[Nut-upsdev] Gamatronic company

Charles Lepple clepple at gmail.com
Wed Dec 18 03:50:24 UTC 2013

Leon: I CC'd you on Ted's reply - not sure if you are subscribed to the list yet. Please subscribe here:


Ted explained this better than I could:

On Dec 17, 2013, at 8:43 PM, Ted Mittelstaedt wrote:

> Hi Leon!
> Thanks for your effort in reaching out!
> I have been involved in Open Source projects and used Open Source for years.  Your questions are very common ones for companies interested
> in getting involved in Open Source projects, so I will attempt to
> provide you with some answers.
> NUT is a collaborative effort, but as these projects go there is not
> a single person "in charge"  Instead, there is a "core group" of developers who write the software.  Because of the way these things
> work, basically the developers who contribute the most code on a continuing basis have "the most say" as it were.
> Surrounding the core group is a larger group of "power users" these
> are people who use NUT in production.  Basically,
> power users have very little say in what direction the project goes,
> but they are very valuable to contribute bug reports back, (as well
> as bug fixes, by the power users who know how to write some code and
> are able to figure out what might be a problem) and they are valuable
> to provide a kind of ad-hoc tech support.  (when it moves them)
> Surrounding that core group of power users are the "regular users" who basically use the code and contribute nothing back to the mailing list
> or the development of the project.  These are the people who will use
> the code and if it doesn't work they will just abandon it and run other
> code.  Maybe they will check back every few years to see if their particular issue is fixed, or if they get new hardware or something.
> Now, as for getting your product supported:
> The first step is to publish specs.  Usually, companies publish specs somewhere on their website, often they copyright the specs.  If you do, you also need to publish licensing usage of those specs.  For example you may have something patented in the specs.  That is fine as long as you also publish a non-revocable license/permission to use your hardware specs without charge in an Open Source project like NUT.  You probably also will need to include a disclaimer to shield your company from liability claims, etc.  Some companies will publish specs in the public domain, of course, to avoid all of this.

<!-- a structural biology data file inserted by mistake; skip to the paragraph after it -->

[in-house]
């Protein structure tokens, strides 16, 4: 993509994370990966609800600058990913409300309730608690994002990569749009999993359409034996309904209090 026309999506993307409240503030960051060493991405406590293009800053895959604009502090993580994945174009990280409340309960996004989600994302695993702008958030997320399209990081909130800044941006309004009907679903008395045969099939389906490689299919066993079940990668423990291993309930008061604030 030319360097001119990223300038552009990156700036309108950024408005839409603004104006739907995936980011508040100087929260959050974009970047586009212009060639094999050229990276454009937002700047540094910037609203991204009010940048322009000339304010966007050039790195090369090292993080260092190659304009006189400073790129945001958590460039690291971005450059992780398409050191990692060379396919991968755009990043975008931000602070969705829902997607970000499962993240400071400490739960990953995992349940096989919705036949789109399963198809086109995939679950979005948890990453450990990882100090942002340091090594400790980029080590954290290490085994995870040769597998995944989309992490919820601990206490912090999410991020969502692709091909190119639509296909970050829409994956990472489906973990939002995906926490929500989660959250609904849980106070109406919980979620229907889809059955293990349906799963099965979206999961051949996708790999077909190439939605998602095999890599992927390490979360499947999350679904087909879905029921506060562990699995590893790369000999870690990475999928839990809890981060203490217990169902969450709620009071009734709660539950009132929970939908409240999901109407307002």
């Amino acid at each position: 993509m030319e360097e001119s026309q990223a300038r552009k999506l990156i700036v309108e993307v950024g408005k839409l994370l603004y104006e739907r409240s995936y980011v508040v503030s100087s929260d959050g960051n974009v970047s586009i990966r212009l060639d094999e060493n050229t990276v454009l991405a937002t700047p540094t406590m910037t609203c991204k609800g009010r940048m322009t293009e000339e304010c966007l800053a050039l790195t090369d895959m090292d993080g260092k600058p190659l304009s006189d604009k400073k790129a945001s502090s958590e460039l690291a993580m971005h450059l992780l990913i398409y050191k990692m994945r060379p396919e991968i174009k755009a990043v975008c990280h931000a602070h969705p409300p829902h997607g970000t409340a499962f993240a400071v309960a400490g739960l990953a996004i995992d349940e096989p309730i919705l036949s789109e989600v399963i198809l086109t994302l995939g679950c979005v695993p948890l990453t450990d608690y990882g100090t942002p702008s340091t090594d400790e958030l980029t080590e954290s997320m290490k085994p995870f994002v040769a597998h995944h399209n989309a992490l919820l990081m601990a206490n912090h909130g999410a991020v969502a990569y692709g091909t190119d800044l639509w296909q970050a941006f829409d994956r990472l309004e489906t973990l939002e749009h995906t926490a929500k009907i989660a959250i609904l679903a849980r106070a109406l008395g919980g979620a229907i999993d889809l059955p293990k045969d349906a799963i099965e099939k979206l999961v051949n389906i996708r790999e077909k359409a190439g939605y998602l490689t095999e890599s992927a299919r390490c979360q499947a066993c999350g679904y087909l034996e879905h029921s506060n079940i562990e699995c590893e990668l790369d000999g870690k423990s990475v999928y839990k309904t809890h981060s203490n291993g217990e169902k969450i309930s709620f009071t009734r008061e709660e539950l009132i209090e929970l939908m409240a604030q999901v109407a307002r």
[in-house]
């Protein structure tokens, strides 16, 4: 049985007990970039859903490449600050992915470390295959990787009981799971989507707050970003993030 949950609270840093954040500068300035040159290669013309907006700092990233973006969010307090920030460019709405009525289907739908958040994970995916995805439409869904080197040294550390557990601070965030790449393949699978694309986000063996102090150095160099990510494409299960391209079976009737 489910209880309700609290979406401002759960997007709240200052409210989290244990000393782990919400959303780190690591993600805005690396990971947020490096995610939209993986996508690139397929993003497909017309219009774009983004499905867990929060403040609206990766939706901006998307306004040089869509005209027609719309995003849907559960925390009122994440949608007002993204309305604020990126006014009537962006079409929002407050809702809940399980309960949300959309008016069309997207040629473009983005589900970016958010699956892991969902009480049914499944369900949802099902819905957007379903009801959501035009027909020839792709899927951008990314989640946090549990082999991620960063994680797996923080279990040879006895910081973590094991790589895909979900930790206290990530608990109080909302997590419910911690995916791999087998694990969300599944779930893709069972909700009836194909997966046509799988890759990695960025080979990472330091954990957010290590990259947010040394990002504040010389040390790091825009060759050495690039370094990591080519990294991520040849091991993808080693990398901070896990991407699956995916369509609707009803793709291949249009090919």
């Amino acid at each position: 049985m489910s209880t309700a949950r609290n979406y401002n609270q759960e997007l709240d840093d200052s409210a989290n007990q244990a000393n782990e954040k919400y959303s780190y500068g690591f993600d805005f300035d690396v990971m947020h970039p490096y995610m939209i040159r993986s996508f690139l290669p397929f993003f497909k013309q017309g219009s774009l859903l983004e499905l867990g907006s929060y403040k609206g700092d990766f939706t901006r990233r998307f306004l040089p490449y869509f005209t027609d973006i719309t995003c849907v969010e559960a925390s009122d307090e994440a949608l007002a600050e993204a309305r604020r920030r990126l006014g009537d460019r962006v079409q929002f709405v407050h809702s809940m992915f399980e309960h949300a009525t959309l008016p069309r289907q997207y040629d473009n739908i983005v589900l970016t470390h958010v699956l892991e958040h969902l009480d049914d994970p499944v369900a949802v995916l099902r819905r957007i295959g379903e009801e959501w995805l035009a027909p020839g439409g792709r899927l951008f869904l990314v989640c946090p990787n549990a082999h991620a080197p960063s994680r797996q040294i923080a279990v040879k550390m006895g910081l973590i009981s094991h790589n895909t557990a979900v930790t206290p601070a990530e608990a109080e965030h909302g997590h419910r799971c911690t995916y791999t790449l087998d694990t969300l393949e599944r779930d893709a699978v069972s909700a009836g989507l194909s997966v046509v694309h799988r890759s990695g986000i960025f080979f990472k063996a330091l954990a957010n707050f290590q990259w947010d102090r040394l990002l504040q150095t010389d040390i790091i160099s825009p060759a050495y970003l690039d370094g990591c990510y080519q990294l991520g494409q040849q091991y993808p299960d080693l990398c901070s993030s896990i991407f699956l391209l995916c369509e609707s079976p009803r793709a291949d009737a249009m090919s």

> Without publicly accessible specs your not going to have much chance of interesting anyone to work on a module for your products.  I know it kind of sounds stupid to say it but there are companies who have stated that they want their product supported by an Open Source project and want to work with the project, but then want developers to sign NDAs and such.

This is very important. We do not obfuscate any of the code in NUT, as that would lead to maintenance problems down the road. Therefore, the protocol documents would need to be freely available, since the protocol will be evident from the driver. This obviates the need for an NDA.

We think this is a fair request, since (aside from maintenance logistics) the communication protocol is often not the "secret sauce" that makes one company's UPS better than another, and the communications links are often trivially observable.